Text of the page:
Dear Dad

15 Jun

It’s a jolt to realize I will soon turn 10 years younger than you were when you died.  I wonder what you would think of the past 13 years I’ve lived without you.  What would surprise you, shock you, delight you?  It would be interesting to have your view of what’s been going on without you.

You and mom were the first ones to introduce me to Laguna Beach when you lived in San Diego years ago.  There, with the bright blue sky dotted with pelicans, the creatively landscaped cliffs going down to an incredible expanse of the Pacific Ocean, I had a thought that I had never had before — I could be happy here for the rest of my life.  And, years later, after mom died, you and I moved to a large retirement community then called Leisure World only 6 miles from Laguna Beach.

I was then among the youngest in the retirement community, but even now I’m still “a kid” compared to some of our neighbors whom you would still remember.  At this point in my life, I no longer wander the world.  I eventually adapted to a small, simple,  and sweet world combining friends, a wide variety of activities, chances to ponder the sea as I walk in the smooth sand of the beaches,  warmly wrapped in a year-round gentle and happy climate.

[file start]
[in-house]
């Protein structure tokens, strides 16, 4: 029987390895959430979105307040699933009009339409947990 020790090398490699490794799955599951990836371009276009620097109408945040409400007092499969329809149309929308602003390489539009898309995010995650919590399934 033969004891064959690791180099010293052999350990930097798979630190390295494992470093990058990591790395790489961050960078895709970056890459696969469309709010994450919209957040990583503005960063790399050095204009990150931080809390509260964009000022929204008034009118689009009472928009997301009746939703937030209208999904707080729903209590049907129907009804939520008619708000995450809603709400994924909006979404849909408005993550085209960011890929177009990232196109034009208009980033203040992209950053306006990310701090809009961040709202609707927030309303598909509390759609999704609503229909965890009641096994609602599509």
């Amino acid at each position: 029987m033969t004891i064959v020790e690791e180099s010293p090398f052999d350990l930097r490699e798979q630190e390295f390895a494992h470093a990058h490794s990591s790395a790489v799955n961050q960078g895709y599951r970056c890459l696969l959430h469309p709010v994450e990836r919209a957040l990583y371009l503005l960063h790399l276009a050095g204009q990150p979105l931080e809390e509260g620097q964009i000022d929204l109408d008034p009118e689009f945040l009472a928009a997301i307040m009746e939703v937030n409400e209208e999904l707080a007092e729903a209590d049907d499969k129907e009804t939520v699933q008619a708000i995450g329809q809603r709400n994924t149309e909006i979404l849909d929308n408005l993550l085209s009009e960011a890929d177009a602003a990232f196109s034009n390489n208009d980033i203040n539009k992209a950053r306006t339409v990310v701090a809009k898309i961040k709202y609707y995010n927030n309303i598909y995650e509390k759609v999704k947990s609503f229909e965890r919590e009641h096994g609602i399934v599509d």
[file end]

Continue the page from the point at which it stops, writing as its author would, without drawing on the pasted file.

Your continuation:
One of the main attractions of this retirement community was a bus system that would enable you to stay active without driving.  Three years ago, I gave up your old car and now use the community bus system, subsidized taxi vouchers, and the county bus system.  With careful pre-planning, I can get where I want to go, plus my legs are stronger from walking more.

I’ve made some changes in the house, but it would still be familiar to you.  Our patio and yard have improved with more flowers and plants than you would remember.   I still take joy puttering in the garden, but gave up trying to grow anything the rabbits want to eat.

The death of my brother in 1996, mom in 1998, you in 1999, and my son in 2003 have made me very aware of my mortality.  Your sister lived to 88 1/2 — the longest of anyone in our family.  I am very aware now that I am the last limb on the family tree.  I am the one my younger cousins turn to for family history and to identify people in the old snapshots.

I’m so sorry you can never read the book I just published called “Out of Step:  A Diary To My Dead Son.”  Nor the one I wrote of my 16 years of wandering the world published in 2006 called “Memoirs of a Middle-aged Hummingbird.”  Nor my blog as the Senior Hummingbird.  But you and mom did get to share a bit of my traveling life by visiting Israel and China when I was there, as well as through my many letters.